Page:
Nearly 90 years after his death, the powerful former state Sen. Edgar T. Brackett is still leaving his mark on Saratoga Springs — or is at least leaving a fine layer of dust on Charles Wait’s latex gloves.
This week, Wait, president and CEO of Adirondack Trust Co., and Michael King, the city’s receiver of taxes, unearthed a trove of century-old files stored above King’s office ceiling in City Hall.
The files were Brackett’s, stashed high on shelves and hidden when the city installed a drop ceiling in the 1960s in what is now the tax office but used to be Brackett’s law office.
King knew about them, and always planned to do something with the files.
“I’ve been kind of the keeper of the secret library,” he said.
With just a few days to go before his retirement today, he and Wait climbed up on Tuesday to retrieve the 50 or so books from decades of dust.
“We were filthy,” King said.
About five years ago, King pulled down one box and gave it to Wait, who spent the entire weekend reading.
“He went through every single letter and read every one,” King said. “He was really interested in it.”
Wait has a professional interest in the files because Brackett founded Adirondack Trust Co. in 1902. So Wait wants to know whether any of the papers give historical insights into the company.
Brackett’s local legacies are many.
As state senator for 15 years, he wrote the legislation that established Saratoga Spa State Park. He arranged for Saratoga Springs to take over Canfield Casino and make it a public building, Wait said.
He brokered the deal to bring the Van Raalte Knitting Mill on High Rock Avenue to Saratoga Springs, giving residents year-round jobs.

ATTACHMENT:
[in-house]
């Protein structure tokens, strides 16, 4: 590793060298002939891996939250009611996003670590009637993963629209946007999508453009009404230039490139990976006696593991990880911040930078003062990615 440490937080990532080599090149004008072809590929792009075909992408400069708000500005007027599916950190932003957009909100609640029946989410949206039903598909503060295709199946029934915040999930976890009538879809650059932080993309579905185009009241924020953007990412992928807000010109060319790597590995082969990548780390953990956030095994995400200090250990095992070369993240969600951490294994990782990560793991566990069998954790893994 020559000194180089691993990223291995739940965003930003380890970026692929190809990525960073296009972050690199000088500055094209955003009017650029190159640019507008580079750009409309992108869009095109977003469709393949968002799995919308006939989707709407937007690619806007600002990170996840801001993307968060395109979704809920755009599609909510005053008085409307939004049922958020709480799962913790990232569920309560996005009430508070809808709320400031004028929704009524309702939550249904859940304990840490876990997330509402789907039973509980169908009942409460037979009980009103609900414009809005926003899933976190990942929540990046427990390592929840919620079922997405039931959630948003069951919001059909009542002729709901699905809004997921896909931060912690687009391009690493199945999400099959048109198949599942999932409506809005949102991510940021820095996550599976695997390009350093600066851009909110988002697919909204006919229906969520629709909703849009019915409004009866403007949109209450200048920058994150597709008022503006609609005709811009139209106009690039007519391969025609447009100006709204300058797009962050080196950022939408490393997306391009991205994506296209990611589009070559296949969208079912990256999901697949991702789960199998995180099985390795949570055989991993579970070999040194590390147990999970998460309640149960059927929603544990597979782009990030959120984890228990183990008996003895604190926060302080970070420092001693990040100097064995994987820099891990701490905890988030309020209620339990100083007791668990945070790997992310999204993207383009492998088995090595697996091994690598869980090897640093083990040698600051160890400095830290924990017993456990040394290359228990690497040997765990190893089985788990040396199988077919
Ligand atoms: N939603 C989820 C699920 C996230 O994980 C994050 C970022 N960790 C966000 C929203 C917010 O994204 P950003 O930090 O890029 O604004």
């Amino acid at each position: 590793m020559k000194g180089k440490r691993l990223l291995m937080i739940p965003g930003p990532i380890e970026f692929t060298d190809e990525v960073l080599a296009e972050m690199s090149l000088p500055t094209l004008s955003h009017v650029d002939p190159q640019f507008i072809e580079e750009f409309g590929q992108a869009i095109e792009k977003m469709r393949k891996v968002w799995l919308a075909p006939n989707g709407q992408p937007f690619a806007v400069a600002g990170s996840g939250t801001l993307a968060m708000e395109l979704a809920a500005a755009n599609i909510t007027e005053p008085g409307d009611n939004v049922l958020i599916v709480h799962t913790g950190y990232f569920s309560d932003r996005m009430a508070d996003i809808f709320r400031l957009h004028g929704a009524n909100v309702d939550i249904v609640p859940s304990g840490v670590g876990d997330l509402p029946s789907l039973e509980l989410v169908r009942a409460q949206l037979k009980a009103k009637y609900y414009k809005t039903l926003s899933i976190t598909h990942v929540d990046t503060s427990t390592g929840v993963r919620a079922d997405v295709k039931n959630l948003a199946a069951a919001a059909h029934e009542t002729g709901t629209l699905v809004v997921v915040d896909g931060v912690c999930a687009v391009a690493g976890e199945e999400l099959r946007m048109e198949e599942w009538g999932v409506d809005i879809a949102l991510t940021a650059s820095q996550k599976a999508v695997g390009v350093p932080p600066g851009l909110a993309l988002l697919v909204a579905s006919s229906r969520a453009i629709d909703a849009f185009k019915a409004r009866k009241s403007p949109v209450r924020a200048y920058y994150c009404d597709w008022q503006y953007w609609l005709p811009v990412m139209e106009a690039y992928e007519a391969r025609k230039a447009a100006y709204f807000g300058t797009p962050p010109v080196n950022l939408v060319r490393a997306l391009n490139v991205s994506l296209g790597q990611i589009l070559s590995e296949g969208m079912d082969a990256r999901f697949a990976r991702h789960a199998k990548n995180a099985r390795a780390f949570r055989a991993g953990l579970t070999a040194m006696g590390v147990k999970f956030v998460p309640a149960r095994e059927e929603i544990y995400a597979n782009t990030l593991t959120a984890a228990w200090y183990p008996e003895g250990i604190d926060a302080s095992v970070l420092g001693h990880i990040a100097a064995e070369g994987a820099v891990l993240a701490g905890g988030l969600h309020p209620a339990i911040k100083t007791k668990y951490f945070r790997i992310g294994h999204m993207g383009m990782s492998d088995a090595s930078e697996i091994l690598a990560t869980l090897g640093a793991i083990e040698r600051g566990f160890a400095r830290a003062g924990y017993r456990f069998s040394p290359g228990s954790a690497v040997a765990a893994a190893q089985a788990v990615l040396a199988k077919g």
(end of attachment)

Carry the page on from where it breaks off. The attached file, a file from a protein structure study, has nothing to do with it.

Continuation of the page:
A Wilton native, Brackett also founded McGregor Links Country Club in Wilton and envisioned the community that would someday surround it,
In his day, Saratoga Springs was nicknamed “Brackett Town,” Wait said. Brackett headed the Saratoga Springs Republican Committee and the Saratoga County Republican Committee.
As a private lawyer, he successfully argued two cases before the U.S. Supreme Court.
Brackett’s law office in City Hall — which would be unethical today but was accepted then — had its own elevator that allowed him to access his archival files in the basement and rise to the court upstairs without using the public hallways or trudging up and down stairs.
“He pretty much got to do what he wanted, I guess,” Wait said.
It was in that office that his files sat for more than 100 years.
The papers, some typed and others handwritten in looping cursive script, date from between 1897 and 1905 and include professional correspondence and legal files.
There’s also a stenographer’s notebook or two filled with notes.
“It’s a type of shorthand they stopped using in 1915,” Wait said.
In addition to the papers, the treasure trove contained two old embossing stamps: a 1900 stamp for the Saratoga Messenger and Cab Co. and Brackett’s notary public stamp.
Wait doubts the papers will mention his grandfather, Newman E. Wait, who started working for the bank in 1919 and became president in 1937.
Before Charles Wait became president in 1984, his father, Newman E. “Pete” Wait Jr., was president.
Wait has removed Brackett’s files to the company’s archives in the South Broadway office, where Adirondack Trust archivist Peter Hammell will comb through the thousands of pages looking for anything on the bank.
He also will digitize the documents and preserve them by placing them in acid-free boxes. When that is done, the bank will give the documents back to the city.
He wants to make the eventual digitized files available to the public, probably through the Saratoga Springs Public Library.
“There’s a year’s worth of work here, to do it right,” Wait said.
Hammell will no doubt have help, as his history-buff boss won’t be able to keep his hands — gloved, to protect the paper from skin oils that could damage it — off the files.
“We’re going to have fun with this,” Wait said.